He was born in Chamalières, Puy-de-Dôme, in the Auvergne region of France. He spent some time studying in England and traveling in the United States, particularly New York and California (he taught for a semester in a college in Arkansas). He quickly began to circulate among writers (Louis Aragon, Roland Barthes, Marguerite Duras, etc.) and visual artists (the Warhol circle, the New York School, Gilbert and George, etc.). He also circulated in gay communities and is an outspoken defender of gay rights, although, as with social issues in general, he keeps his distance from doctrinaire positions. One of his first published works (and the only one (partially) translated in English), with a preface by Barthes, is Tricks (1979; enlarged and revised in 1982 and 1988), a “chronicle” consisting of over-detailed descriptions of homosexual encounters in France and elsewhere. Fragments of other works were published in the 75th issue of Yale French Studies (1988).
Camus is an exceptionally prolific writer. His work could be divided into four categories: straightforward prose (travel writing, traditional-form novels, polemic, and lengthy yearly journals (diary) published from 1989 to the present; “creative” prose: “experimental” novels and a large and ever-growing, largely unpublished web text, Burnt Boats (Vaisseaux brûlés); writings on painting and culture; and personal essays.
He has also formed a political party, "Le Parti de l’Innocence", continually evolving its platform, a curious blend of traditional leftist/socialist political values and conservative social values. It plays no role in French politics, but Camus seems to take it very seriously, adding position statements to the party’s website on a nearly daily basis.
Although he has a growing base of faithful and fervent readers, he is not read widely. This is partly because of the difficulty of some of his work and partly because of his alienation from the literary establishment, in which he is well known, largely because of his journals. This alienation derives from his no-holds-barred approach in his journals and his adamant insistence on expressing his convictions – political, moral, personal – in his writing (some shun him because they fear being described and/or quoted). In his Diary of 1994 (published in 2000 under the title La campagne de France), Renaud Camus commented on the fact that the membership of a regular panel of literary critics supposed to cover a broad range of literary genres in a programme series ("Panorama") run by the French national radio (France Culture) comprised a majority of persons of Jewish descent who tended to exclusively focus discussions on Jewish authors and community-centered issues. This comment, often misquoted in the French media at that time, caused widespread controversy and drew much criticism from observers like the noted French journalist Jean Daniel, who described Camus' remarks as anti-Semitic. Ironically, Renaud Camus was warmly supported by several prominent Jewish intellectuals, including French philosopher Alain Finkielkraut during the entire controversy, the latter underscoring Renaud Camus’ unflinching support for Israel.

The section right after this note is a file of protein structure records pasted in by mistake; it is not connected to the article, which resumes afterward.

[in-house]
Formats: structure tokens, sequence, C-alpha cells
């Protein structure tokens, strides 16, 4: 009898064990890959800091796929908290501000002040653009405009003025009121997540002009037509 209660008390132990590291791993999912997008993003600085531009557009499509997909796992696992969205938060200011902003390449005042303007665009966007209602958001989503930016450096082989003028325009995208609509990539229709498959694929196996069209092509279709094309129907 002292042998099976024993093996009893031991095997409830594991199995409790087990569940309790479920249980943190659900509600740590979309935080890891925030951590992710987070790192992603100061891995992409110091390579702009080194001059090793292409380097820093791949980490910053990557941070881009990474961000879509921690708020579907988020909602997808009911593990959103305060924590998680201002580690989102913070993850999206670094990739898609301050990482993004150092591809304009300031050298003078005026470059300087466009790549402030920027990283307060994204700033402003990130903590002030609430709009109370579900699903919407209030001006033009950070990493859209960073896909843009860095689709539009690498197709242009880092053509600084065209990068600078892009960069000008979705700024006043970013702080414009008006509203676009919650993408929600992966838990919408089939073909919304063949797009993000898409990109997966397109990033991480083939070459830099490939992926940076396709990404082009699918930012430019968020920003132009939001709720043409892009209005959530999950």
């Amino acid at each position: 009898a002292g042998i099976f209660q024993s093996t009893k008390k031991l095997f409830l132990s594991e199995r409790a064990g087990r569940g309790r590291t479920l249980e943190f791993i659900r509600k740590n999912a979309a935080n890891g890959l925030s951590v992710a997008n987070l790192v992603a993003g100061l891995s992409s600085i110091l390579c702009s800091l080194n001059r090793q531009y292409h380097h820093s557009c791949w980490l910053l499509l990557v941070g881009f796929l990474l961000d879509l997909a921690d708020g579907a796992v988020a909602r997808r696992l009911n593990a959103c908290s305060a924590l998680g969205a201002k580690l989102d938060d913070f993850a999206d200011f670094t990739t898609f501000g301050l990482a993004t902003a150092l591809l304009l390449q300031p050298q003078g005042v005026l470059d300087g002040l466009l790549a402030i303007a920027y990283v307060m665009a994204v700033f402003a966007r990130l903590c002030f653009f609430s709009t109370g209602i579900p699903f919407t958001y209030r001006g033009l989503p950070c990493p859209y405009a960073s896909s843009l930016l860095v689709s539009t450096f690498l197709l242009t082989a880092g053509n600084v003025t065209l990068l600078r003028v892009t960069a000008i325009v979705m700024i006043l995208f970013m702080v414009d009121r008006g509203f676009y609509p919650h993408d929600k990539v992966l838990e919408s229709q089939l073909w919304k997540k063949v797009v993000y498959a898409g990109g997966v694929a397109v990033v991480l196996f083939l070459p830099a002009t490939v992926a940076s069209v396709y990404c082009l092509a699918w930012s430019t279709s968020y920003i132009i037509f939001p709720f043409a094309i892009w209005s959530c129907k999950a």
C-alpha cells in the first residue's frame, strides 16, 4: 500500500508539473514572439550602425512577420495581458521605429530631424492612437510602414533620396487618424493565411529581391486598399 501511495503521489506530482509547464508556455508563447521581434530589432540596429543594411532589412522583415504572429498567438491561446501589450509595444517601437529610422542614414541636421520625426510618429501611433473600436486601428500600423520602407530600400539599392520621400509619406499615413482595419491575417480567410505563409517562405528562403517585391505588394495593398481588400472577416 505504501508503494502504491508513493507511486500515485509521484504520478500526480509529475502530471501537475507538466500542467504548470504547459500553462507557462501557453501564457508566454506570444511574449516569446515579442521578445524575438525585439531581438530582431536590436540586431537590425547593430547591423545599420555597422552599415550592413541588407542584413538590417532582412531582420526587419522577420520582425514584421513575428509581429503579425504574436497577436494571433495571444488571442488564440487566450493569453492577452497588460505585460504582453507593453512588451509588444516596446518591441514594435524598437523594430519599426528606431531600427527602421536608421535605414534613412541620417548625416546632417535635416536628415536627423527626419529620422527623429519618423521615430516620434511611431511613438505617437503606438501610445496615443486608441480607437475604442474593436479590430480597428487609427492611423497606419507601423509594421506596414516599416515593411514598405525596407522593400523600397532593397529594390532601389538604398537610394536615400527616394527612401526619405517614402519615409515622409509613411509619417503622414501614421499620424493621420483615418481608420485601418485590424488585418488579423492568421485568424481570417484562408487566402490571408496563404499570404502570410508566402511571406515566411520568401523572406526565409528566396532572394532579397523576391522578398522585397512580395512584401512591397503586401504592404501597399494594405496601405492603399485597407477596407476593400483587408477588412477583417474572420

Subsequently, and on several occasions, Renaud Camus was given the opportunity to clarify this comment of 2000, including in the studios of that very radio station : He never objected to any community-oriented programmes to be broadcast by that radio network, let alone any programme giving prime of place to the literary production of any Jewish community or being exclusively dedicated to Jewish culture ; his comment was meant to draw the attention of his readers to a literary programme run by a Governmental radio network which had narrowed its original scope to one almost exclusively dedicated to the literary production of one community, under the biased influence of some members of the panel in question. During the past few years, Renaud Camus has been often invited as guest by this radio station in similar programmes to discuss literary and art topics.
Tricks: 25 Encounters (High Risk Books) by Renaud Camus
Paperback: 252 pages
Publisher: Serpent's Tail (January 1, 1995)
Amazon: Tricks: 25 Encounters (High Risk Books)
This is a collection of 25 tales of sexual encounters, celebrating a type of sexual energy and freedom that has been lost to gay men since the AIDS epidemic began.
Opacity and the Closet: Queer Tactics in Foucault, Barthes, and Warhol by Nicholas de Villiers
Hardcover: 224 pages
Publisher: Univ Of Minnesota Press (April 16, 2012)
Amazon: Opacity and the Closet: Queer Tactics in Foucault, Barthes, and Warhol
Opacity and the Closet interrogates the viability of the metaphor of “the closet” when applied to three important queer figures in postwar American and French culture: the philosopher Michel Foucault, the literary critic Roland Barthes, and the pop artist Andy Warhol. Nicholas de Villiers proposes a new approach to these cultural icons that accounts for the queerness of their works and public personas.
Rather than reading their self-presentations as “closeted,” de Villiers suggests that they invent and deploy productive strategies of “opacity” that resist the closet and the confessional discourse associated with it. Deconstructing binaries linked with the closet that have continued to influence both gay and straight receptions of these intellectual and pop celebrities, de Villiers illuminates the philosophical implications of this displacement for queer theory and introduces new ways to think about the space they make for queerness.
Using the works of Foucault, Barthes, and Warhol to engage each other while exploring their shared historical context, de Villiers also shows their queer appropriations of the interview, the autobiography, the diary, and the documentary—forms typically linked to truth telling and authenticity.